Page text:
This seems to be quite a stretch at first because most IT experts don't look like Ford - no offense to those that do. Also, when Bettany does steal the money holding Ford and family hostage... Harrison's character suddenly drinks some Jack Ryan juice and kicks some ass. I'd like to see our IT specialists do that at my work.

Either way... I do not recommend seeing this film for it taints the success of previous Ford films. I hope that his current production of Indiana Jones and the Kingdom of the Crystal Skull will breathe some life in this actor's career.
Reference: I originally published this article on Helium.com.

Sunday, March 9, 2008

Movie #27 - Click

"What if you had a universal remote... that controlled your universe?"

A clever concept in this modern day "It's a Wonderful Life" movie. This movie combines the concept of reviewing life's important moments with the comedic twists and turns of an Adam Sandler movie. Surprisingly, the movie works and actually becomes quite tragic and dark by the end of the film.

Sandler's character (Michael Newman) purchases a universal remote from Morty, who is portrayed by the ever popular cult actor, Christopher Walken. Although only a brief side character to the film, the presence of the intense actor helps move this plot forward and keeps the audience entertained.

Throughout the film, there are some funny scenes shot with co-stars David Hasselhoff and Sean Astin and Henry Winkler is cast in yet another Sandler movie - which was somewhat predictable. What I did not enjoy seeing was the make up / bot-ox effects of the younger versions of Winkler and Julie Kavner's characters portraying Sandler's parents. I understand the intent, but whatever happened to just casting younger versions of these people instead of using plastic, horrid looking make-up versions of the real actors. This was also done in X-Men 3 in which Patrick Stewart and Ian McKellan looked quite scary in their rubber faces.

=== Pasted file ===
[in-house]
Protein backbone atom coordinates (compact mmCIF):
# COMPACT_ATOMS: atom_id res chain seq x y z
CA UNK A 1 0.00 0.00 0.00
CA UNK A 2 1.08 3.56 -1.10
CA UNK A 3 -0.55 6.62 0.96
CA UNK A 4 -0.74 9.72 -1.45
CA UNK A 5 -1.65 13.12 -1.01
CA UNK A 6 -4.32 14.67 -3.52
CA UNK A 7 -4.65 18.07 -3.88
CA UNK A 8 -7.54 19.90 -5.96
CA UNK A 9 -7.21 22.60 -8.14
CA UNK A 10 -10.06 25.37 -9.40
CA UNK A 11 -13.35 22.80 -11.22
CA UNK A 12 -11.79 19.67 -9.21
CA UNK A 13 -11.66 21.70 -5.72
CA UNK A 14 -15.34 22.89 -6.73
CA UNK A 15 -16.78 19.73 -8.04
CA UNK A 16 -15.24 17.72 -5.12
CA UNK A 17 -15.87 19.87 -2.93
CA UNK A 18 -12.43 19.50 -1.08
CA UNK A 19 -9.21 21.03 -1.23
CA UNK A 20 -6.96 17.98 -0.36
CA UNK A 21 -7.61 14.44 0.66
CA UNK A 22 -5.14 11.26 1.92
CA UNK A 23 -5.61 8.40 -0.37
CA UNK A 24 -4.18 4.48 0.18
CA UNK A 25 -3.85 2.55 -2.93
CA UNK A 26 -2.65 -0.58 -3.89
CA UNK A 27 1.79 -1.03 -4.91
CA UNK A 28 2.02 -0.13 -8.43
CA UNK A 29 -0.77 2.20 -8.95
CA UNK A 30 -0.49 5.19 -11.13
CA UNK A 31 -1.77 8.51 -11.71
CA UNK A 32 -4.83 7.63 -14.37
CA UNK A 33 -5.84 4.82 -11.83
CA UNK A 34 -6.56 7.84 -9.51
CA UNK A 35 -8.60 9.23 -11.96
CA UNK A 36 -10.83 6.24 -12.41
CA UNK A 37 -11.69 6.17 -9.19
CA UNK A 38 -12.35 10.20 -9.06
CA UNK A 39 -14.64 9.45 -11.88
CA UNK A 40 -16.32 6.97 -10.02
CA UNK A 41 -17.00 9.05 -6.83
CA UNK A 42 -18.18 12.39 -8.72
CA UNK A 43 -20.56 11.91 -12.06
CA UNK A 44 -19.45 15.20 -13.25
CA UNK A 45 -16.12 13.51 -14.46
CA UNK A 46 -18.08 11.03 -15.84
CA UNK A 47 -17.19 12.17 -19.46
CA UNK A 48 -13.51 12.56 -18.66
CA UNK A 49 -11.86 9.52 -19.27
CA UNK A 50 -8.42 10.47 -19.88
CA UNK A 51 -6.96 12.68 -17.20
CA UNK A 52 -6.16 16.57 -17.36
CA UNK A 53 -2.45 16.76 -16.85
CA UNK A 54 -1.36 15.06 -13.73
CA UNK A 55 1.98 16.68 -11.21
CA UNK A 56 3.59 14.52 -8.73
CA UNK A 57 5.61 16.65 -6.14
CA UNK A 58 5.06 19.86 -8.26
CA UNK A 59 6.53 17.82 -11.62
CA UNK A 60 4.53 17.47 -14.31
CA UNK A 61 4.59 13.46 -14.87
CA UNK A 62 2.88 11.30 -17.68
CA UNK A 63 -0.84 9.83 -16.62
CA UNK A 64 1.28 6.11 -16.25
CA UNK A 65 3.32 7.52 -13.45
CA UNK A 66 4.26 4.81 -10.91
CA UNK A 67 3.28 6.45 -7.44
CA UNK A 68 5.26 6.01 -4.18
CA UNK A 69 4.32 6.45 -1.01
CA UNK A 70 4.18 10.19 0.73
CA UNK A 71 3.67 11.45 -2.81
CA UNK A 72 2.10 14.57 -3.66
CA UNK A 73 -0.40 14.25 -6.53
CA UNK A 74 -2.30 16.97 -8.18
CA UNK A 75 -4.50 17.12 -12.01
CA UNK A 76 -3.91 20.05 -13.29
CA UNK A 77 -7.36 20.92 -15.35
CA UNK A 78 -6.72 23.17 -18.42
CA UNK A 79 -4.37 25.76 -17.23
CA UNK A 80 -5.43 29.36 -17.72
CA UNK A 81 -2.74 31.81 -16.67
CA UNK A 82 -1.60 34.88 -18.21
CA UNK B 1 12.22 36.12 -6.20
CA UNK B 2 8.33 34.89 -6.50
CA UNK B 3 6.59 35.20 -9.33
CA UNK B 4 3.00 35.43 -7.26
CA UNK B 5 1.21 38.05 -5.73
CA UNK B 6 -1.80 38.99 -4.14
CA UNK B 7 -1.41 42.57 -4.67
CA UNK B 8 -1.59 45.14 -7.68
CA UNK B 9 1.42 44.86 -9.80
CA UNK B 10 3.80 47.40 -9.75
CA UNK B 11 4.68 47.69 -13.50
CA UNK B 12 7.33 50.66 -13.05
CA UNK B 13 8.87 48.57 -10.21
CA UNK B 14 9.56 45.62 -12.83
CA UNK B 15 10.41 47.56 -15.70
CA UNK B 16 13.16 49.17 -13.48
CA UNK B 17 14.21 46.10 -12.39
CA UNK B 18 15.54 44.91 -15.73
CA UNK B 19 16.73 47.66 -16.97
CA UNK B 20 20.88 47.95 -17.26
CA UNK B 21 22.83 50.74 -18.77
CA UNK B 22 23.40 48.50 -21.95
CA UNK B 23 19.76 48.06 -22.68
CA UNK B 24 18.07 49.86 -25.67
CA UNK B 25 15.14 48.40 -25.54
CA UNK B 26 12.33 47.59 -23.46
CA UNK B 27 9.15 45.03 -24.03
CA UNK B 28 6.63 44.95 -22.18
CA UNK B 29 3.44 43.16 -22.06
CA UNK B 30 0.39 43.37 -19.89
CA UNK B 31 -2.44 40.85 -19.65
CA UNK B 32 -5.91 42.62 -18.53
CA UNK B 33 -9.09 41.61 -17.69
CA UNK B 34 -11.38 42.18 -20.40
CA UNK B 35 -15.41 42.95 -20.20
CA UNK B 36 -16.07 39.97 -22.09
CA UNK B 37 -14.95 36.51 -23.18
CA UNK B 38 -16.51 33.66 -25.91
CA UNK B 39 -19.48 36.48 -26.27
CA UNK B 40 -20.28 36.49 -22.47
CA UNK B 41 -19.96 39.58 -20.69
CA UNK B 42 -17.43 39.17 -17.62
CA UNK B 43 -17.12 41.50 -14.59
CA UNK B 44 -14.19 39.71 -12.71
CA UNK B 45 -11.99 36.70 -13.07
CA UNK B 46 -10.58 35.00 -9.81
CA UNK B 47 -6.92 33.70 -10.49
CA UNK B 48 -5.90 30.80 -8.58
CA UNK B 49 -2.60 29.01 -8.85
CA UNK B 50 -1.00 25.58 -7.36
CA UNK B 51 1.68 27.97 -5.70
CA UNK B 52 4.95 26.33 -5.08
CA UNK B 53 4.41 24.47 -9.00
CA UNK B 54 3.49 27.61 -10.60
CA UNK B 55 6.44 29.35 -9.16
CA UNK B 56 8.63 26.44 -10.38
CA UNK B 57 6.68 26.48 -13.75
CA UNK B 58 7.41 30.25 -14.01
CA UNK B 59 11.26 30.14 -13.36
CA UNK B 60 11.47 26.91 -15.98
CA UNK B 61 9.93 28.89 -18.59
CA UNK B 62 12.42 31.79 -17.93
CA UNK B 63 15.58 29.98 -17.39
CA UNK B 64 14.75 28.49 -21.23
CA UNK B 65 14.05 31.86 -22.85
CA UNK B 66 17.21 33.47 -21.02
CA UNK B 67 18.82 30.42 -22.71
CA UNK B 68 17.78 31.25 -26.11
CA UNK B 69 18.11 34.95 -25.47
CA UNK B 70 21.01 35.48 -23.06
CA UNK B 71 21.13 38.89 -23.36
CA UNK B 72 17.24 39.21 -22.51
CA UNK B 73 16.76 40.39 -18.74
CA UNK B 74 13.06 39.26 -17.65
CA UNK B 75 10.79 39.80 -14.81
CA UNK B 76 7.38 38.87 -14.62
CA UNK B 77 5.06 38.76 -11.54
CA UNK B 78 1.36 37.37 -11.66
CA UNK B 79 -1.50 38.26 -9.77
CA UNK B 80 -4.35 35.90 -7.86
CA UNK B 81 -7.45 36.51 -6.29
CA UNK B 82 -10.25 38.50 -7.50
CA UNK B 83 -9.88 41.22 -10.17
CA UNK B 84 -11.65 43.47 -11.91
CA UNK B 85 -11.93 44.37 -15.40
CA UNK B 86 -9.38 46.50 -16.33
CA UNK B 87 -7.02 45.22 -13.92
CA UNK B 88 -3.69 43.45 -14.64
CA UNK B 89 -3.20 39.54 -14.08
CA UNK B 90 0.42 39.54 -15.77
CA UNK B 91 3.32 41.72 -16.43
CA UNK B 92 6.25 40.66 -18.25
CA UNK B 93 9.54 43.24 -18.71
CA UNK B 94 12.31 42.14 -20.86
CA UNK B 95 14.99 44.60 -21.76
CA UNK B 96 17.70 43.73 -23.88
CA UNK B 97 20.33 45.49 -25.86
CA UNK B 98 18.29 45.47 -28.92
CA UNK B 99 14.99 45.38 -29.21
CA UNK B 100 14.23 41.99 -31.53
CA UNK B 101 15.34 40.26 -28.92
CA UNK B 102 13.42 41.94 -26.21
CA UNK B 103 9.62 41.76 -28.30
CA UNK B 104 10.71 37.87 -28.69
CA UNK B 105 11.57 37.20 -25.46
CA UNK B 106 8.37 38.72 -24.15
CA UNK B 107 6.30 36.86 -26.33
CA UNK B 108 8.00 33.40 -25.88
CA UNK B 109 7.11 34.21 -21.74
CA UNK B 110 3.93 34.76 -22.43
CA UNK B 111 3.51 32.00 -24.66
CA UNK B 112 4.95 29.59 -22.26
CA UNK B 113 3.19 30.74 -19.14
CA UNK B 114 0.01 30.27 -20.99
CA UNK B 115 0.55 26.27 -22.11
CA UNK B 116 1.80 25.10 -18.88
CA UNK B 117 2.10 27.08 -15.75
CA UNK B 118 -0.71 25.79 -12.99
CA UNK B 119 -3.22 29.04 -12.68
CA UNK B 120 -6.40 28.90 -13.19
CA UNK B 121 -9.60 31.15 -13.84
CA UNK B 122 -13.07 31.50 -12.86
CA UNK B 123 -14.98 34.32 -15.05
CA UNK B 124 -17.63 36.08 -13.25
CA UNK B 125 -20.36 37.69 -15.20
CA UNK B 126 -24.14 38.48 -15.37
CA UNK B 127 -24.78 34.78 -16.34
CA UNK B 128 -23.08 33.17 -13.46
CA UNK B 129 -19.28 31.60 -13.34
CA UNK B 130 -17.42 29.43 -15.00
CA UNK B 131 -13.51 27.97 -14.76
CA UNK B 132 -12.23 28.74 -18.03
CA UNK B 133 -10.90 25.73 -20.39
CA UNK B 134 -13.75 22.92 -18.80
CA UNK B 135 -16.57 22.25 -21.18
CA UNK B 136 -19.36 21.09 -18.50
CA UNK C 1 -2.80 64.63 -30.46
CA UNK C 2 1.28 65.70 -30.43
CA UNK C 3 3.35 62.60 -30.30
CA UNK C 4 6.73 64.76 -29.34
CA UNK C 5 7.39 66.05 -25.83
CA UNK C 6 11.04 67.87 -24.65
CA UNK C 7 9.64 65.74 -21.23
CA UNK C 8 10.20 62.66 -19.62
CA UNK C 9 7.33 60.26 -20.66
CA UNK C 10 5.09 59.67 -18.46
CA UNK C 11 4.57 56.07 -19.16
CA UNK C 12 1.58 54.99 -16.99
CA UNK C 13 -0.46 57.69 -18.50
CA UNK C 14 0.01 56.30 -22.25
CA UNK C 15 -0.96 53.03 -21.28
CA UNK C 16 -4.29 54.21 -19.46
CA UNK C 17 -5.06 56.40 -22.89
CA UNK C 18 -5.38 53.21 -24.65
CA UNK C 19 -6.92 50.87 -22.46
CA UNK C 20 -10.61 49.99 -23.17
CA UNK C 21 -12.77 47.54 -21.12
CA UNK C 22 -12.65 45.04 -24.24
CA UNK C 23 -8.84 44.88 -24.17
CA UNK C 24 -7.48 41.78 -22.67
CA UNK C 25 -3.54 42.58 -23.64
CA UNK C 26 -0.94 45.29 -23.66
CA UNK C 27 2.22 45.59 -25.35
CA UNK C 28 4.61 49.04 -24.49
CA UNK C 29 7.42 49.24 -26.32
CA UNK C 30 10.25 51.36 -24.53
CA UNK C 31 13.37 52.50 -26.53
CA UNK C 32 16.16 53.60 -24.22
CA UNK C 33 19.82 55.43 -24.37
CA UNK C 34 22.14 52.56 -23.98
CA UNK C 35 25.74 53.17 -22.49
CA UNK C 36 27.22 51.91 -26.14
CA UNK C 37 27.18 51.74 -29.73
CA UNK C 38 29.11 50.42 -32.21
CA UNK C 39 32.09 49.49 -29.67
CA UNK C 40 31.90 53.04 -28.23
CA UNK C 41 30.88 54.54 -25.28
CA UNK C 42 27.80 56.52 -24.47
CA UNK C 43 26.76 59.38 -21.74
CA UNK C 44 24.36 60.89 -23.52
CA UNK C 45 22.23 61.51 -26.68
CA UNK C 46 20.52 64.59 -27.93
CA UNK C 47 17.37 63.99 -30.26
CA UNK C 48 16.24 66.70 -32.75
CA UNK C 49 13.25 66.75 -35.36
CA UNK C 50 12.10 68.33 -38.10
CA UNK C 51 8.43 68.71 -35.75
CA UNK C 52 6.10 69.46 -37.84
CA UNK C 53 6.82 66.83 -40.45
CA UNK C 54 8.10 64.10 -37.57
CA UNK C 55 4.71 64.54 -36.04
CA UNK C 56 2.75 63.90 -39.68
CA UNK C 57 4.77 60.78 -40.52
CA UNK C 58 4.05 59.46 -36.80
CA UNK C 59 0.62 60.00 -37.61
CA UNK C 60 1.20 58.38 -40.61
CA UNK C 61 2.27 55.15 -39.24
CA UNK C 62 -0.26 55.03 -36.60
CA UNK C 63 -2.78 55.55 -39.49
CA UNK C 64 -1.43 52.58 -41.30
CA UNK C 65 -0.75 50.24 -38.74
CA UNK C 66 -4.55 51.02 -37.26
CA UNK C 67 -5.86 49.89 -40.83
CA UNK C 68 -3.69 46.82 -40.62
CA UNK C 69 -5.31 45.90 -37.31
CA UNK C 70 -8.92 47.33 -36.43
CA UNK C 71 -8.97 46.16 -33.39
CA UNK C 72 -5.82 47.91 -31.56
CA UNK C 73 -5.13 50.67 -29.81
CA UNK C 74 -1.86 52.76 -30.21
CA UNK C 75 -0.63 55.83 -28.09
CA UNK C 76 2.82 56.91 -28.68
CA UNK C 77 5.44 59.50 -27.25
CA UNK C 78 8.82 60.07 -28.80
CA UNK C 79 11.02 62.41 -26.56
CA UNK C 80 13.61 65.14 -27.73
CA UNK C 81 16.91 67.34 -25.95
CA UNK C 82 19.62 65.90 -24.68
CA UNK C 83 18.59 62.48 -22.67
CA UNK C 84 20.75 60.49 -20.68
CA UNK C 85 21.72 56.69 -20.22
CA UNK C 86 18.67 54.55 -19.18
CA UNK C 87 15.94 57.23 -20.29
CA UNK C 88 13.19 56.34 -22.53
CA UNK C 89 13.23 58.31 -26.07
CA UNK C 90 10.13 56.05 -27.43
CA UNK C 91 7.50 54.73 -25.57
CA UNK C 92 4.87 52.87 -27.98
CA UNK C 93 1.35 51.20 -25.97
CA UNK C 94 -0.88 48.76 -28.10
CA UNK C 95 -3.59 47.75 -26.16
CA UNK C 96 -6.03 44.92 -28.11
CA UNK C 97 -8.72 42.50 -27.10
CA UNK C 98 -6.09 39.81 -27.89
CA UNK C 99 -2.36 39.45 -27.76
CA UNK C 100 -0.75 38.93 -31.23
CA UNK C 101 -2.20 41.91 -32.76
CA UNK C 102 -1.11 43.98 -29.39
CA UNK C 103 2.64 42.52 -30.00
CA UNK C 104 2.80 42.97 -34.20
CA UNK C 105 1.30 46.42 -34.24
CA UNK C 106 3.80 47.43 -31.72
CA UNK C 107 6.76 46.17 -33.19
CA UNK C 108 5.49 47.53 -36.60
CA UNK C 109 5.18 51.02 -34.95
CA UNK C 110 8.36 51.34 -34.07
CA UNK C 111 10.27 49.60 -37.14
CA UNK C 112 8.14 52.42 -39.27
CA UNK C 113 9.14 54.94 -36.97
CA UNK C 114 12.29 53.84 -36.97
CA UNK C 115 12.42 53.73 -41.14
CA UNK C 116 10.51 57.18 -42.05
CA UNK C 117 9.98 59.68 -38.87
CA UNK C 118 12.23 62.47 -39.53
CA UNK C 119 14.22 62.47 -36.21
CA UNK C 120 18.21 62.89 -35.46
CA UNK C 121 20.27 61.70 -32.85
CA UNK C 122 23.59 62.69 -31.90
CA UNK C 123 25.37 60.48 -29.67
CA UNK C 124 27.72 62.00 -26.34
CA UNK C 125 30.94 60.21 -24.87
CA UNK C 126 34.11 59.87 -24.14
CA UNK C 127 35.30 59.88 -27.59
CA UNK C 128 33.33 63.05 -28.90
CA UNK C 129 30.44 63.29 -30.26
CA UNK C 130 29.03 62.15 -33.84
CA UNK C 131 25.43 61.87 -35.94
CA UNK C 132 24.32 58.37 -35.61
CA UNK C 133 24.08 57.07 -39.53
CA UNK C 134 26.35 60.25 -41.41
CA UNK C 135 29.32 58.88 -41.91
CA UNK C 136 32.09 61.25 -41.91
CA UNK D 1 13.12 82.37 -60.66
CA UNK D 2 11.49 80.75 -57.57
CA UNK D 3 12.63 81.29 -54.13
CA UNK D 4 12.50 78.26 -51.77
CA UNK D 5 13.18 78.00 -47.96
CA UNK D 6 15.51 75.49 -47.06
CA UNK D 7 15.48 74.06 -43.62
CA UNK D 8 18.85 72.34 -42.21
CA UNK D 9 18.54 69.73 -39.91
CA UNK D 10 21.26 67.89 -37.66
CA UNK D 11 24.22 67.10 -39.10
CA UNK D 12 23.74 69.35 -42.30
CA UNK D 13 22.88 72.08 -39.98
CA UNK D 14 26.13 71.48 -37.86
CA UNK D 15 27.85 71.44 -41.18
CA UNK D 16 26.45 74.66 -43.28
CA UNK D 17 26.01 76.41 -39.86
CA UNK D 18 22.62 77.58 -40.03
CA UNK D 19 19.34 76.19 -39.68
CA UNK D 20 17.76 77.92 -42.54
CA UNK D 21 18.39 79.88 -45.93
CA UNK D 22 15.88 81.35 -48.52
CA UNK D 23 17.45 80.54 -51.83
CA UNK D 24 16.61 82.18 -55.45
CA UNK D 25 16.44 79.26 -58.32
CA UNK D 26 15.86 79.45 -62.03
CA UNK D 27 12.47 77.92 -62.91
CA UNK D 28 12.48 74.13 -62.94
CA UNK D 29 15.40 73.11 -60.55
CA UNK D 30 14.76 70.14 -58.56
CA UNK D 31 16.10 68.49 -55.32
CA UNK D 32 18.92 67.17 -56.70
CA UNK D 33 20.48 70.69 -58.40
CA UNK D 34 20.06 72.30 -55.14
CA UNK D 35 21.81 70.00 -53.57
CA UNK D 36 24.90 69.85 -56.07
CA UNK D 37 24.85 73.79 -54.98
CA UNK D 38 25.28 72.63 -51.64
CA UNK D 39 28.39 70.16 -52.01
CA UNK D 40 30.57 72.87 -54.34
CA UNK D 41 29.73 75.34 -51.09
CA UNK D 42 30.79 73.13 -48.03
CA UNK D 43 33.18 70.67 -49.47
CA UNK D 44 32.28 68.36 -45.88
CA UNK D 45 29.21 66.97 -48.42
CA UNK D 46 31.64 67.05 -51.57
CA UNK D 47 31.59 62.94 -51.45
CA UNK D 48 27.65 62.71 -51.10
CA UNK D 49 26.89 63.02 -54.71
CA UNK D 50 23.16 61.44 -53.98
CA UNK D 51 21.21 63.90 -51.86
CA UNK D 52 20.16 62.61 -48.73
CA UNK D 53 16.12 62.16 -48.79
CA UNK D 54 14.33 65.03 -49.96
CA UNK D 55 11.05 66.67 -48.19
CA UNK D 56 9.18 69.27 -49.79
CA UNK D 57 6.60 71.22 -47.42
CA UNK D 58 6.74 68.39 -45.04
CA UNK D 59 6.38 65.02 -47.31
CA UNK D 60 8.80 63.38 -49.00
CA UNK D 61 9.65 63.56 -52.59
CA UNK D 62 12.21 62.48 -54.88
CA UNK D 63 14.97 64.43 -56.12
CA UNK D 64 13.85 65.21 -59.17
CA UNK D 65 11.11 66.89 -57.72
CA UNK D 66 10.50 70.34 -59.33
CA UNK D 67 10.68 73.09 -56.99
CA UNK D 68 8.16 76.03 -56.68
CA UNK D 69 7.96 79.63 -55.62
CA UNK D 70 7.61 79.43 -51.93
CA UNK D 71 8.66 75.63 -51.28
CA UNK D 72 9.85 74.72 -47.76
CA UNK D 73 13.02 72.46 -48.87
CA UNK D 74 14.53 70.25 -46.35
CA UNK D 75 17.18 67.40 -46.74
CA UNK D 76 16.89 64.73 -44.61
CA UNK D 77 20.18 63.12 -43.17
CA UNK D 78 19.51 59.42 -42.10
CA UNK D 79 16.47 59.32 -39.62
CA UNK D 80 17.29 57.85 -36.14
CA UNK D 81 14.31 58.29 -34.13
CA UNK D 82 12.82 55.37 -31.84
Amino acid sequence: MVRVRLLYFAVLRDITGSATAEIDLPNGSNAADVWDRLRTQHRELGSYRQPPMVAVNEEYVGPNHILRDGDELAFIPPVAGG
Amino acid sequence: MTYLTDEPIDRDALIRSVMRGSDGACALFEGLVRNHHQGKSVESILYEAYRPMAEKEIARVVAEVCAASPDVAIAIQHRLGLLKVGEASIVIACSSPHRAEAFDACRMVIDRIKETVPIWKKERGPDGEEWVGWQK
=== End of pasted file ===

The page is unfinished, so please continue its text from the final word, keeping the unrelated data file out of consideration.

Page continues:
Overall, what makes this movie work in the end was the fact that it tells a compelling story. I never thought I would use the word "compelling" in describing an Adam Sandler movie, but in this case I did. Although the concept has been used in many Hollywood films in the past, this movie seems to get it right without being to silly (as per most Sandler films) or too dramatic - which is also not his strong suit. It just lets you enjoy the trials and tribulations of the life of Michael Newman while allowing the audience to reflect that life is too short just to let it go idly by or speed through it with a "fast forward" button.

The life lessons are there... albeit in a Sandler film. Either way, if you want a movie that you won't sleep through, then I suggest watching Click... at the very least, watch the movie for the upside - Kate Beckinsale for you teenage boys out there or Christopher Walken for the avid movie watchers.

I guarantee you won't use your remote to fast forward through this film.
Reference: I originally published this article on Helium.com.

Friday, March 7, 2008

Movie #26 - Notting Hill

"Can the most famous film star in the world fall for just an ordinary guy?"

Wait a second... isn't this a biopic film about Julia Roberts' life and marriage with Lyle Lovett? No. Oh, sorry, just seems like a fitting tagline - apart from the "ordinary" part.

Back in 1999, I was in high school, a young man with the world at his feet and his heart on his sleeve. Not much has changed between that man and now, outside of the facts that I am now 27 and am married.